Unfortunately, Everest's technical feats aren't matched by a subpar script by William Nicholson and Simon Beaufoy (Slumdog Millionaire, 127 Hours). The one philosophical question the film touches upon is: Why? Why are people interested in mountain climbing when it will not only cost them a small fortune to partake in these dangerous climbs but also risk their lives as well? The contemplation was the potential basis for a much deeper movie. But in this cut of the film, thirty minutes shorter than its original duration, that potential thesis question is addressed only briefly through rather corny responses like it'd be a crime to miss the beauty of the environment and Beck announcing that climbing is a cure for his depression. There's no depth to any of these characters, who are merely sketches, perhaps to share the airtime of all of the available stars. It's a splendid cast on paper. But sadly, the only conflict the script allows for is against the elements and terrain rather than building personalities to clash and boil over. There are too many good actors here for one movie, meaning some aren't used to their full potential. Jake Gyllenhaal barely features and Keira Knightley, Sam Worthington and Emily Watson have only small parts. Perhaps the reluctance to allow any of the actors to play the role of a villain, a source of human conflict, was in a bid for realism. But it's an objective undermined by the frequent cutbacks in conversation—an obvious and repetitive technique for building emotion—and which also lumbers the film's pacing to a crawl. Largely, the film is sunk by the difficulty of shaping a real life event into a two-hour narrative. How do you make a mountain out of an anthill of a story? This is not a film with a plot and character but one which tries to exist solely on its crippling atmosphere and conditions alone. Some died horribly and others were wounded terribly but survived—mostly on luck. There's not much more the audience can draw from the story or its coda. It is titled Everest and all the focus lands squarely on the conditions and the mountain itself. I would have cared so much more if the film had taken a personal, microscopic observation before its biggest steps.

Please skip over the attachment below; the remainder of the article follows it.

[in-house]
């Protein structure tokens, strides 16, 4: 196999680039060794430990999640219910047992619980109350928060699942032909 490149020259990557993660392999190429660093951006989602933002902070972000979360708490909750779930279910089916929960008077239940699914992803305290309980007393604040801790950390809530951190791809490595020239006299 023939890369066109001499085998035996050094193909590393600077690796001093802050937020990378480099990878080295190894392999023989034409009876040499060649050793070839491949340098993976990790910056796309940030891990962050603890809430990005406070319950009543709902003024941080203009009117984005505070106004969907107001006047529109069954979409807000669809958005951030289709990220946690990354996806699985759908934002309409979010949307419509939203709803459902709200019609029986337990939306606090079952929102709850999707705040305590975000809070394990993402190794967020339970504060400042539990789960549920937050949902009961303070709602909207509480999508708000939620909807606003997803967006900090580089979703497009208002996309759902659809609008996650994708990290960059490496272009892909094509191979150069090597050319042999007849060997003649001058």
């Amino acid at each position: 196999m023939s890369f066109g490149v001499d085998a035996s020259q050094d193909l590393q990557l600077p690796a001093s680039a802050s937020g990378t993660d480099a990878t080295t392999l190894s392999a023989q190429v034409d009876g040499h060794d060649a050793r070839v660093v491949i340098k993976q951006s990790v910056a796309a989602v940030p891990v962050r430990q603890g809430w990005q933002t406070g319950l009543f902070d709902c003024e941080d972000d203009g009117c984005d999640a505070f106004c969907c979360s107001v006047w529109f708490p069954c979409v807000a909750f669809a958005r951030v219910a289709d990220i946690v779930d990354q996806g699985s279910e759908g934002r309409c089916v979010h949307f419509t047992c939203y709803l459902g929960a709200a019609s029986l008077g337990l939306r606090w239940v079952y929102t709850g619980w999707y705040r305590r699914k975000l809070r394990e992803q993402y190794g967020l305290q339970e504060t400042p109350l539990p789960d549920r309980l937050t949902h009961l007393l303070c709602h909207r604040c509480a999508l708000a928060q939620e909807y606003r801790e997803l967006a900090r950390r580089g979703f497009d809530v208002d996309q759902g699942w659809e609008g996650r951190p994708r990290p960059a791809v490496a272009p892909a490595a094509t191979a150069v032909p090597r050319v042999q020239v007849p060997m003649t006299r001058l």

We Are Your Friends (2015)
An excruciatingly long cocktail of party music, drugs and booze culture.
We Are Your Friends is an excruciatingly long cocktail of party music, drugs and booze culture. Some will wonder how this description could be boring but when the characters in the film are this obnoxious or dully conceived it becomes interminable, even at ninety odd minutes. The film is developed by French company StudioCanal who have hired first time director Max Joseph to helm the film and write the screenplay with Meaghan Oppenheimer. Joseph is an MTV recruit who worked on the television show Catfish. In both its form and content, the film is putrid and adolescent. The pacing is glacial for a revved up film about partying and life in the fast lane and the only major stylistic touches implemented involve the bombastic music, montage images and a gimmicky trip scene involving splashes of animation—whereas the rest of the film is blandly textured with dull white sterile tones. The screenplay preferences the party scenes well before the plot, which is comprised of undernourished story lines, pinched from other films. Adding in how unlikable the characters are and it is an insufferable and sometimes repugnant clunker.